No, I won't let it go: I'm still arguing with friends about why I don't believe in the iPad. I suppose I should clarify that my disdain for the device should in no way be seen as a belief that it will fail. The iPad is already sold out by default, just the same way that the Kindle was.

But as I read the in-advance reviews, that comparison raises a red flag. For the past 13 years, I have watched so many electronics, tech, and game companies bowl the critical press over with "exclusive," early access to their toys. I call this "FIRST POST!" phenomenon, after some folks' habit of rushing to post a comment before anybody else.

The early reviews have gotten my girlfriend salivating. I want one! she cried repeatedly. It'll replace my laptop! she insisted. But I watch her use her MacBook in a very specific way—20 browser windows open at the same time (and spread around the screen to click between each), a desktop cluttered with important files (not organized in folders, no, never), a lot of word processor windows open for work, and a fondness for Netflix DVDs over streaming.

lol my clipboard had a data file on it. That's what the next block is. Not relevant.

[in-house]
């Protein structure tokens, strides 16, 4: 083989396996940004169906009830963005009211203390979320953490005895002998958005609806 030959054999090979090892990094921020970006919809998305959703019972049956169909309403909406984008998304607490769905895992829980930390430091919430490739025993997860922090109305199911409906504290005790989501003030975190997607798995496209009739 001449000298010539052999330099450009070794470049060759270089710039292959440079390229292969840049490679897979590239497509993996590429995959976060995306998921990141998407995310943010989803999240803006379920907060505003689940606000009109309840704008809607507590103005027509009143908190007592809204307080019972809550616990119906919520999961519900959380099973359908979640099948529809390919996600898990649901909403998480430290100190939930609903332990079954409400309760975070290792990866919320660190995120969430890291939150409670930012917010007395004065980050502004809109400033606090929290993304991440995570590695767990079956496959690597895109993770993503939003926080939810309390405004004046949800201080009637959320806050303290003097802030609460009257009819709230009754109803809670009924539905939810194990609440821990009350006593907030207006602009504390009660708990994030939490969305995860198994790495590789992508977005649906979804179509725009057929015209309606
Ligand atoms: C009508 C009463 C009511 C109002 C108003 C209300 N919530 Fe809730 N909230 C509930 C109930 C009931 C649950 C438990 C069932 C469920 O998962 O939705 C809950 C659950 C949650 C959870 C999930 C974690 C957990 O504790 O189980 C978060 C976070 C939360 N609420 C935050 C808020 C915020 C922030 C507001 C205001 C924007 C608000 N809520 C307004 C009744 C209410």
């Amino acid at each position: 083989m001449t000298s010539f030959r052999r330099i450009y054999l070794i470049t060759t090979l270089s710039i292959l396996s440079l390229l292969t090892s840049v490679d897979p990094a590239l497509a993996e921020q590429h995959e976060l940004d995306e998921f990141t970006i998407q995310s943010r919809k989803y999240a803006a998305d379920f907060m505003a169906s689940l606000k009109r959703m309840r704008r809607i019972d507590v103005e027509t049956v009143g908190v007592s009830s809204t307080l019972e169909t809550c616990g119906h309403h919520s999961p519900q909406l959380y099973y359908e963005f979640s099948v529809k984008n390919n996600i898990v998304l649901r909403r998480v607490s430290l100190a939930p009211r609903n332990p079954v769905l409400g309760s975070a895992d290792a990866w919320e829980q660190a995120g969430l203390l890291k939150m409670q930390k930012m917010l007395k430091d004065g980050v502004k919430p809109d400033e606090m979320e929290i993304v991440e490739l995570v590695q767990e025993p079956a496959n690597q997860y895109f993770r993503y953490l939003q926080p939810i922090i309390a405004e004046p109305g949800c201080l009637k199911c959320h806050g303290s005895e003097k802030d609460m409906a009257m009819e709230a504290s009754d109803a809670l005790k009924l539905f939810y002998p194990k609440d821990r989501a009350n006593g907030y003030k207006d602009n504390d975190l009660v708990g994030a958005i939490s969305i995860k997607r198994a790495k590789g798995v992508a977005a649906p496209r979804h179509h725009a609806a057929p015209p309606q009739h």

The iPad, very proudly, says no to the way she likes to use her computer. You can't open a bunch of windows spread across the screen. You can't  save files locally. The "Office" suite is lackluster for multi-document use. There's no DVD drive.

The iPad will disappoint many users who see it as a laptop replacement. It's not the hardware's fault—it's because of the incredibly closed nature of the iPhone's operating system. There will always be that lingering feeling of, "oh, it's so close to doing exactly what I want." (Hackers are already on the iPad, by the way, if our Seattle pal Matt Hickey is to be believed.)

These factors are easy to overlook amid all the other iPad features, but I don't see any early critics saying they gave up their laptops or desktops in favor of the iPad during their two weeks of advance access to the iPad. Nor did I see anybody give up normal books for two weeks when first trying out the crappy, cheap-feel first edition of the Kindle (a point Cory Doctorow addresses here). Just sayin'.
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